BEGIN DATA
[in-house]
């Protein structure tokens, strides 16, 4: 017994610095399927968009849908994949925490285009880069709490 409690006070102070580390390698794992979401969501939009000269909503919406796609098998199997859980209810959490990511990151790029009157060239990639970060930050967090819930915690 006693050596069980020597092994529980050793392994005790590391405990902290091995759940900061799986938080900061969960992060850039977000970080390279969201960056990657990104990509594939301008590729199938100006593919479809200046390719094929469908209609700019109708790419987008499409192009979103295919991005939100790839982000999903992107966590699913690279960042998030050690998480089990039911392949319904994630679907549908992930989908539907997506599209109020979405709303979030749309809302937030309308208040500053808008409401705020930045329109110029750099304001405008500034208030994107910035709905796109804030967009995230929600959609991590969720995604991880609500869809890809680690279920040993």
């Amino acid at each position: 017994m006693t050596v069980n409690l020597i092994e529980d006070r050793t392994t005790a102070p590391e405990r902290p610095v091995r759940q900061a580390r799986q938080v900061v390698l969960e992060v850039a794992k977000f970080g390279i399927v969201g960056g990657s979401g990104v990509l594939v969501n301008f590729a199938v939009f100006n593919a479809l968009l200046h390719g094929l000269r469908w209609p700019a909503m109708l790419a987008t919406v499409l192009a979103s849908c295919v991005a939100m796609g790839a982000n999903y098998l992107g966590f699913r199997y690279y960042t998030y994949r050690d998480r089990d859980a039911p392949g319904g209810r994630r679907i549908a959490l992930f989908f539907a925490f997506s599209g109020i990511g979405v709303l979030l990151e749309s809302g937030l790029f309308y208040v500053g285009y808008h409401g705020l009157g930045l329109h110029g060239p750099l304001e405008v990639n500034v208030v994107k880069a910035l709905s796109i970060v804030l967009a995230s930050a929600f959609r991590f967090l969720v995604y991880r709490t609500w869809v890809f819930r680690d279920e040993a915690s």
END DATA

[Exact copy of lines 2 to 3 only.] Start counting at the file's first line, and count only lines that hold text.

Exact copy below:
């Protein structure tokens, strides 16, 4: 017994610095399927968009849908994949925490285009880069709490 409690006070102070580390390698794992979401969501939009000269909503919406796609098998199997859980209810959490990511990151790029009157060239990639970060930050967090819930915690 006693050596069980020597092994529980050793392994005790590391405990902290091995759940900061799986938080900061969960992060850039977000970080390279969201960056990657990104990509594939301008590729199938100006593919479809200046390719094929469908209609700019109708790419987008499409192009979103295919991005939100790839982000999903992107966590699913690279960042998030050690998480089990039911392949319904994630679907549908992930989908539907997506599209109020979405709303979030749309809302937030309308208040500053808008409401705020930045329109110029750099304001405008500034208030994107910035709905796109804030967009995230929600959609991590969720995604991880609500869809890809680690279920040993």
């Amino acid at each position: 017994m006693t050596v069980n409690l020597i092994e529980d006070r050793t392994t005790a102070p590391e405990r902290p610095v091995r759940q900061a580390r799986q938080v900061v390698l969960e992060v850039a794992k977000f970080g390279i399927v969201g960056g990657s979401g990104v990509l594939v969501n301008f590729a199938v939009f100006n593919a479809l968009l200046h390719g094929l000269r469908w209609p700019a909503m109708l790419a987008t919406v499409l192009a979103s849908c295919v991005a939100m796609g790839a982000n999903y098998l992107g966590f699913r199997y690279y960042t998030y994949r050690d998480r089990d859980a039911p392949g319904g209810r994630r679907i549908a959490l992930f989908f539907a925490f997506s599209g109020i990511g979405v709303l979030l990151e749309s809302g937030l790029f309308y208040v500053g285009y808008h409401g705020l009157g930045l329109h110029g060239p750099l304001e405008v990639n500034v208030v994107k880069a910035l709905s796109i970060v804030l967009a995230s930050a929600f959609r991590f967090l969720v995604y991880r709490t609500w869809v890809f819930r680690d279920e040993a915690s």